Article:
Separately, in June 2022, according to French newspaper Le Parisien, Canadian citizen Paul Krusky, described as the CEO of EncroChat, was arrested in the Dominican Republic.

López Oriva affirmed that the lawyer who represents his client in France had not yet had access to his client’s case file.

“There seems to have been a change of judge in the investigation [in France] and we are waiting to be able to receive the full indictment, but they come to be the same charges that were listed on the EAW form,” he added.

France takes action against Sky ECC dealer

Court documents also reveal that France has begun proceedings against a top-level international distributor of another cryptophone network, supplied by Canadian company Sky ECC, used by organised crime groups.

A Canadian national, who was arrested in Spain, is alleged to have distributed Sky ECC encrypted phones worldwide through a network of dealers.

According to French court documents, the man is accused of collecting cash from customers who bought Sky ECC phones and converting it into cryptocurrencies to launder financial transactions.

On one occasion, he met with an accomplice in a hotel in Paris to convert €160,000 into bitcoin.

According to French court documents, Dutch investigators found that the Sky ECC encrypted handsets could only be bought through a network of resellers.

Payments were made in cash and users were given details of the reseller and after-sales service, but remained anonymous, with no ID or proof of residence required to buy the phone.

Intercepted messages showed that money was collected using a photograph of a serial number on a bank note that was used to validate the payments when collected.

Belgian police raided 200 homes in March 2021 following a police hacking operation against the encrypted phone network Sky ECC

Investigators identified six resellers in France offering the encrypted phones.

One reseller claimed he knew none of his customers personally and had been instructed not to ask purchasers why they were buying encrypted phones.

The reseller also told investigators that he had been asked to send out a message to his contacts, recommending that they do not show their hands in photographs taken on the encrypted phones.

The French Court de Cassation found in April that acts committed overseas in connection with Sky ECC should be regarded as criminal acts committed in France.

It found that the company’s main server and a back-up server were hosted by a French OVH datacentre, that there were 2,500 users of Sky ECC and a number of resellers, some of whom had been charged, which brought activities outside France into French jurisdiction.

The Canadian reseller and an alleged accomplice are facing charges of providing cryptography servers unlawfully in France, money laundering, narcotics and organised crime offences.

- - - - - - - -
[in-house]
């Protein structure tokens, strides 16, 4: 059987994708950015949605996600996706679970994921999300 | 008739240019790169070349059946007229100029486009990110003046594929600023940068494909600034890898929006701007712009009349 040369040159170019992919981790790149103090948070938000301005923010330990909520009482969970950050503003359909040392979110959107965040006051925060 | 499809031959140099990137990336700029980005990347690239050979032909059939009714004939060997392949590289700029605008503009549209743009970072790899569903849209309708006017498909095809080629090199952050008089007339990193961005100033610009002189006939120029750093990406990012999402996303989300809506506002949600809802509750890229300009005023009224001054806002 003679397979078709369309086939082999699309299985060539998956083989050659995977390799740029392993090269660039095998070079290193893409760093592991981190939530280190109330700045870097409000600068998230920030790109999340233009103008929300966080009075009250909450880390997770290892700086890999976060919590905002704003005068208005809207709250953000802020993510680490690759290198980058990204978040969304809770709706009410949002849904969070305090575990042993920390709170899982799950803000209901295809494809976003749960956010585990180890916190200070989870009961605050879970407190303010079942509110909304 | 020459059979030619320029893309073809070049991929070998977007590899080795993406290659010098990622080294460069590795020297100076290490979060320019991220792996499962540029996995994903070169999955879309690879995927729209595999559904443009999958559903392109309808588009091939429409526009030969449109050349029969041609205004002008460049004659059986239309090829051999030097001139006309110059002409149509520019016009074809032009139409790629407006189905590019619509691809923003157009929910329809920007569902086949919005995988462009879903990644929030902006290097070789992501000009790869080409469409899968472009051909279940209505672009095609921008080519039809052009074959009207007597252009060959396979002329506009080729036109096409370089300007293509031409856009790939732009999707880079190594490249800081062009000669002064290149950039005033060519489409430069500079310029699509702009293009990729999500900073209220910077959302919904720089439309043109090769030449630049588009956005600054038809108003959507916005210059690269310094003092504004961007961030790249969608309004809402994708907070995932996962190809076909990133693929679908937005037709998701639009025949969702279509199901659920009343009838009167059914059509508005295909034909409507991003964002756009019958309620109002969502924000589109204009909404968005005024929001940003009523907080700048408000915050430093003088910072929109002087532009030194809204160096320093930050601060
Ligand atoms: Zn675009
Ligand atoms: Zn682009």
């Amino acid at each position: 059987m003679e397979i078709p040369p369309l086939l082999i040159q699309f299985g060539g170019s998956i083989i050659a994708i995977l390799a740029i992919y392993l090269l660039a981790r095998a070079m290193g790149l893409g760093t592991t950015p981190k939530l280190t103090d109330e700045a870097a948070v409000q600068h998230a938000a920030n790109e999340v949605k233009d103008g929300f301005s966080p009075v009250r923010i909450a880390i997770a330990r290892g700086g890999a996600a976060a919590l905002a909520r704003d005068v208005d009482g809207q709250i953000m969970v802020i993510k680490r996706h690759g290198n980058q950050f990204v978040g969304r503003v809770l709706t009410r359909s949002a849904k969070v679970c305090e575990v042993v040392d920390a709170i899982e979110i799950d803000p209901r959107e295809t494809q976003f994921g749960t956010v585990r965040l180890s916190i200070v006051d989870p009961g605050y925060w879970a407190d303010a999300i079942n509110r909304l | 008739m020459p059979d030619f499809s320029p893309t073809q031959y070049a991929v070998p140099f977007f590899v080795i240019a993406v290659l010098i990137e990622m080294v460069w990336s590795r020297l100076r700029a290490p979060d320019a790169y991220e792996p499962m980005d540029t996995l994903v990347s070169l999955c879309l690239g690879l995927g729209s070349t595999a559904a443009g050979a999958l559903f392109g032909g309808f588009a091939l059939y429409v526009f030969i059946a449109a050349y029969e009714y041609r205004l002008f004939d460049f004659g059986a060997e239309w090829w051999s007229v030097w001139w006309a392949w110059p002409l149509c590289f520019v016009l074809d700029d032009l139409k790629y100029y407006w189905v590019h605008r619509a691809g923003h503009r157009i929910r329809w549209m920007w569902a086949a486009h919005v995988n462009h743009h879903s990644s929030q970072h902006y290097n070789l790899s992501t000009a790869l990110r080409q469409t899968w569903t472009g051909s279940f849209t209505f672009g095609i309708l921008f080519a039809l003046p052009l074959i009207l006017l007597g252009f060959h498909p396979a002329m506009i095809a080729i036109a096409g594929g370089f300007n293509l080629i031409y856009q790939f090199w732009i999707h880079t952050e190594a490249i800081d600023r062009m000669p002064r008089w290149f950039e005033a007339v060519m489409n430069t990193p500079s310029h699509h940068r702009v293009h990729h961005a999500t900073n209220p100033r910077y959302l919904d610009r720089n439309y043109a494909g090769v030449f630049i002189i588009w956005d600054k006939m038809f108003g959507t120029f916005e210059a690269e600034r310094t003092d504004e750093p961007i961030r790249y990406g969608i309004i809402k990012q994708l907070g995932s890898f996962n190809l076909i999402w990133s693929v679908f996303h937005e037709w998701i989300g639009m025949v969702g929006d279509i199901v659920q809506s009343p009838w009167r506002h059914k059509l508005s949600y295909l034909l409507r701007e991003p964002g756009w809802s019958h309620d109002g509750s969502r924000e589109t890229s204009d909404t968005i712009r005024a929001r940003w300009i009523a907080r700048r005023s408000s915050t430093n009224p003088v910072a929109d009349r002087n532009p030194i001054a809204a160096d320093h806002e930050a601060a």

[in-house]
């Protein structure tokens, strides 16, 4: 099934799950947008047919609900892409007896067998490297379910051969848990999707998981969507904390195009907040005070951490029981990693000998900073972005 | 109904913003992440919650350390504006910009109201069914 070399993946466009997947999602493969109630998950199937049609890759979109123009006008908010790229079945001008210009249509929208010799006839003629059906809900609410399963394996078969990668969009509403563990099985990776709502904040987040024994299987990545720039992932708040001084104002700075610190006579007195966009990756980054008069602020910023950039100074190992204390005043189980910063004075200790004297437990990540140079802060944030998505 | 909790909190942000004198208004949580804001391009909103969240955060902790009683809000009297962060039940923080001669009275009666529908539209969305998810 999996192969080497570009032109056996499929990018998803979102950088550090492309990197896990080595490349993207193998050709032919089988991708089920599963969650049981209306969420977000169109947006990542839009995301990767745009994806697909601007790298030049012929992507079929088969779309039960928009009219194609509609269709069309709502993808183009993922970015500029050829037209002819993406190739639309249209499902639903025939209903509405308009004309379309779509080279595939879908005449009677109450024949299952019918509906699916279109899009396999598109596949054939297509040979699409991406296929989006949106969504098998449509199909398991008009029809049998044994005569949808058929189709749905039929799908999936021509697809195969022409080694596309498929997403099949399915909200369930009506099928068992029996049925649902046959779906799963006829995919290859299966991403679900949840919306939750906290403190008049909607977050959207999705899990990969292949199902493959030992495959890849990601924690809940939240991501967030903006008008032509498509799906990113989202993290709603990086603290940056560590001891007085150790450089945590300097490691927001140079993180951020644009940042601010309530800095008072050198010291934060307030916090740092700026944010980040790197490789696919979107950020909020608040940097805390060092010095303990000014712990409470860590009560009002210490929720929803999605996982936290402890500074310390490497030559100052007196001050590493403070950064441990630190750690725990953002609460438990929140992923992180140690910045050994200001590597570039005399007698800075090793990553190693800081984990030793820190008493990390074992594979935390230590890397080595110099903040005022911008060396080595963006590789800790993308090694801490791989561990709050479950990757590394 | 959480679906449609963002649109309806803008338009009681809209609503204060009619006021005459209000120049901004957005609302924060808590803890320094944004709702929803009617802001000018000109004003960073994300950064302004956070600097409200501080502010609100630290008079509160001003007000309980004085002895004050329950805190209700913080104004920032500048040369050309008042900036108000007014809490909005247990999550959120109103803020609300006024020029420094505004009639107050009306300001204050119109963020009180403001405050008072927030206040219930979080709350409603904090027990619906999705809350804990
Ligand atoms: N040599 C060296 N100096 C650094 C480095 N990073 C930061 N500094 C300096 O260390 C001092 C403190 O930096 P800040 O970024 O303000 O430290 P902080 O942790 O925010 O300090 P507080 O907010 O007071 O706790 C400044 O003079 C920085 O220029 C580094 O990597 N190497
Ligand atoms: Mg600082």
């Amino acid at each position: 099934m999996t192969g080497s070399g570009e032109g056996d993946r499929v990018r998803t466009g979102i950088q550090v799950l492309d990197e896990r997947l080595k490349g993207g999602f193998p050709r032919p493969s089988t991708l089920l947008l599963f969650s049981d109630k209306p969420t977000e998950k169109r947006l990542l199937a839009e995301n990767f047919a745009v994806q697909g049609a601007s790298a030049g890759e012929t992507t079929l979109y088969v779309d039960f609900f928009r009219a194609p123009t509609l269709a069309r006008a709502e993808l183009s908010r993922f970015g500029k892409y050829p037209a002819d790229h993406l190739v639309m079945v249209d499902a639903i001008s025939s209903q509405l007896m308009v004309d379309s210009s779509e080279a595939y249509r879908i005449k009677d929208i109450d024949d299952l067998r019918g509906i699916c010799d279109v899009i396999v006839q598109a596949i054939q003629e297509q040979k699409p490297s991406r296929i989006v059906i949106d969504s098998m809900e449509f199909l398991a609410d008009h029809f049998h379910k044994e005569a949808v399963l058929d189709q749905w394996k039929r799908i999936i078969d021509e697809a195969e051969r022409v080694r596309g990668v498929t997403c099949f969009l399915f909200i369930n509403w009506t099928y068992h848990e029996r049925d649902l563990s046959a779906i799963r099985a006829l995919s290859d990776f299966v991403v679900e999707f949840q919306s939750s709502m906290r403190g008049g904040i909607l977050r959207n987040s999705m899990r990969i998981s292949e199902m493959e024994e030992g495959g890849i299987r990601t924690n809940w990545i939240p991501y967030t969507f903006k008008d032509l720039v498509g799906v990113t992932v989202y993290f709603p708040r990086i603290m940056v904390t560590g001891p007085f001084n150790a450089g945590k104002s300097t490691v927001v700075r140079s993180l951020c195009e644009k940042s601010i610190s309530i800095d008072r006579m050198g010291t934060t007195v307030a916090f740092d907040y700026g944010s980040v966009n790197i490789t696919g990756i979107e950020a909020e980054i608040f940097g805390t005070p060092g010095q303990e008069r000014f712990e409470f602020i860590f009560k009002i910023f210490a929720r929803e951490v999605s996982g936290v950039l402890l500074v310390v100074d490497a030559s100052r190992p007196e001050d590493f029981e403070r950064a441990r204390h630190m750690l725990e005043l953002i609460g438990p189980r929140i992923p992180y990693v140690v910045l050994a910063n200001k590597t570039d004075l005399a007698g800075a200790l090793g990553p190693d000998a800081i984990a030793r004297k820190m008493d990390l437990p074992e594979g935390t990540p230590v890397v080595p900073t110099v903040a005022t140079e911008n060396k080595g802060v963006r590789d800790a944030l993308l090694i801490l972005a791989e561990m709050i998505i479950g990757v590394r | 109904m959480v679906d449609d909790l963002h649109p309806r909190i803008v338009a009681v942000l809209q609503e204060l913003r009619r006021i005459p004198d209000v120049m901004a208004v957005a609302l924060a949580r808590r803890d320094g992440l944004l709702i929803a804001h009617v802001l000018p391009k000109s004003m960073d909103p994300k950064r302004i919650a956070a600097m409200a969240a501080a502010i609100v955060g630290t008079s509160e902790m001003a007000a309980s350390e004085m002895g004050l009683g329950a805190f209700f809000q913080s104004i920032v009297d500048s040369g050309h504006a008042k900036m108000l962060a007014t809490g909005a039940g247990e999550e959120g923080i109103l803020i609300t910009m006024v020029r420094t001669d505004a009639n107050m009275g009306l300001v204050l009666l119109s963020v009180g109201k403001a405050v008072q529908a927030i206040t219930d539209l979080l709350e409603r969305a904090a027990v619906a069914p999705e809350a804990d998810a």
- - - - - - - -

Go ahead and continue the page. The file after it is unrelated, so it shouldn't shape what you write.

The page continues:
Dutch and Belgian police began investigating Sky ECC in 2016. More than 1,600 Belgian police officers carried out raids on 200 homes, while Dutch police raided 75 homes, recovering millions of euros in cash, jewellery, luxury vehicles and firearms in March 2021.

Police stored and examined “hundreds of millions” of messages from Sky ECC during a two-month hacking operation by police cyber specialists.

Sky Global, the Vancouver-based tech company, which sold Sky ECC encrypted phones, filed a lawsuit against the US government in November last year, alleging it had acted unlawfully by seizing the company’s web domains, causing irreparable damage to its business and operations.

European Court of Human Rights

López Oriva said there was a pending decision from the European Court of Human Rights over the handling of intercepted EncroChat messages, “because it is possible that it says they are illegal as evidence”, he said.

The European Court of Human Rights has received a complaint from two British citizens who were detained in 2020 in the UK and accused of cocaine sales and homicide.

According to a European Court communication: “In accordance with Article 8 of the Convention, the applicants complained of the French authorities’ intrusion into the encrypted network EncroChat, the access, seizure and copying of their users’ data and their actions with the UK authorities. They question the legality, necessity and proportionality of these interference.”

The case is waiting for the French government to respond to questions raised by the European Court on 3 January about the surveillance operation on the EncroChat system, according to a press release from the court issued in June.

Ylva Johansson, Commissioner for European Affairs of the European Commission, was asked by German MEP Moritz Körner in January 2021 about the percentage of users of EncroChat associated with criminal activities, whether the hacking of communications by the police was on individual users or indiscriminately, and whether the EncroChat system was illegal.

She replied on 13 April 2021 that it was for the courts of each country to decide whether the conduct of EncroChat users is criminal and that it is for the competent authorities of each country to assess the legality of the services provided by EncroChat.

The European Commissioner said that, as of April 2021, 1,800 people had been detained on suspicion of criminal acts within the framework of the EncroChat surveillance operation.